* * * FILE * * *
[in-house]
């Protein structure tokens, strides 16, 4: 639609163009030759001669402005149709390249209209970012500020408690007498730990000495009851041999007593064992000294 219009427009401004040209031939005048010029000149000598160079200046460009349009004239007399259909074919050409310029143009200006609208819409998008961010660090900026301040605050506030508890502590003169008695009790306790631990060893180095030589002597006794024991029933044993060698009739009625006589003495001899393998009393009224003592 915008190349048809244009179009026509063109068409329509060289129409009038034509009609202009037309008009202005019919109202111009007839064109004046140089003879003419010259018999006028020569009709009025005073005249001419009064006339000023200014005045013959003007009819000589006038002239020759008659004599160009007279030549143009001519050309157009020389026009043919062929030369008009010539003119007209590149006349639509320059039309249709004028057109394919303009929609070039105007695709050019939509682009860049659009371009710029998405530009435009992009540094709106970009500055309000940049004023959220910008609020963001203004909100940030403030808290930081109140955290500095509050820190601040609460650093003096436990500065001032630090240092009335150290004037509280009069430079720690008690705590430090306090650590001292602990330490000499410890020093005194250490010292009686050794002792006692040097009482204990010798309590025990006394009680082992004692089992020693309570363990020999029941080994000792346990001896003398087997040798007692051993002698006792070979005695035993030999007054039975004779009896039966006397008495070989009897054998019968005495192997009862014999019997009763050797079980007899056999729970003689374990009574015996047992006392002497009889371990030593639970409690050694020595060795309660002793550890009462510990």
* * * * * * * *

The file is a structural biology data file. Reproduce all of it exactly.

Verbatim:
[in-house]
């Protein structure tokens, strides 16, 4: 639609163009030759001669402005149709390249209209970012500020408690007498730990000495009851041999007593064992000294 219009427009401004040209031939005048010029000149000598160079200046460009349009004239007399259909074919050409310029143009200006609208819409998008961010660090900026301040605050506030508890502590003169008695009790306790631990060893180095030589002597006794024991029933044993060698009739009625006589003495001899393998009393009224003592 915008190349048809244009179009026509063109068409329509060289129409009038034509009609202009037309008009202005019919109202111009007839064109004046140089003879003419010259018999006028020569009709009025005073005249001419009064006339000023200014005045013959003007009819000589006038002239020759008659004599160009007279030549143009001519050309157009020389026009043919062929030369008009010539003119007209590149006349639509320059039309249709004028057109394919303009929609070039105007695709050019939509682009860049659009371009710029998405530009435009992009540094709106970009500055309000940049004023959220910008609020963001203004909100940030403030808290930081109140955290500095509050820190601040609460650093003096436990500065001032630090240092009335150290004037509280009069430079720690008690705590430090306090650590001292602990330490000499410890020093005194250490010292009686050794002792006692040097009482204990010798309590025990006394009680082992004692089992020693309570363990020999029941080994000792346990001896003398087997040798007692051993002698006792070979005695035993030999007054039975004779009896039966006397008495070989009897054998019968005495192997009862014999019997009763050797079980007899056999729970003689374990009574015996047992006392002497009889371990030593639970409690050694020595060795309660002793550890009462510990």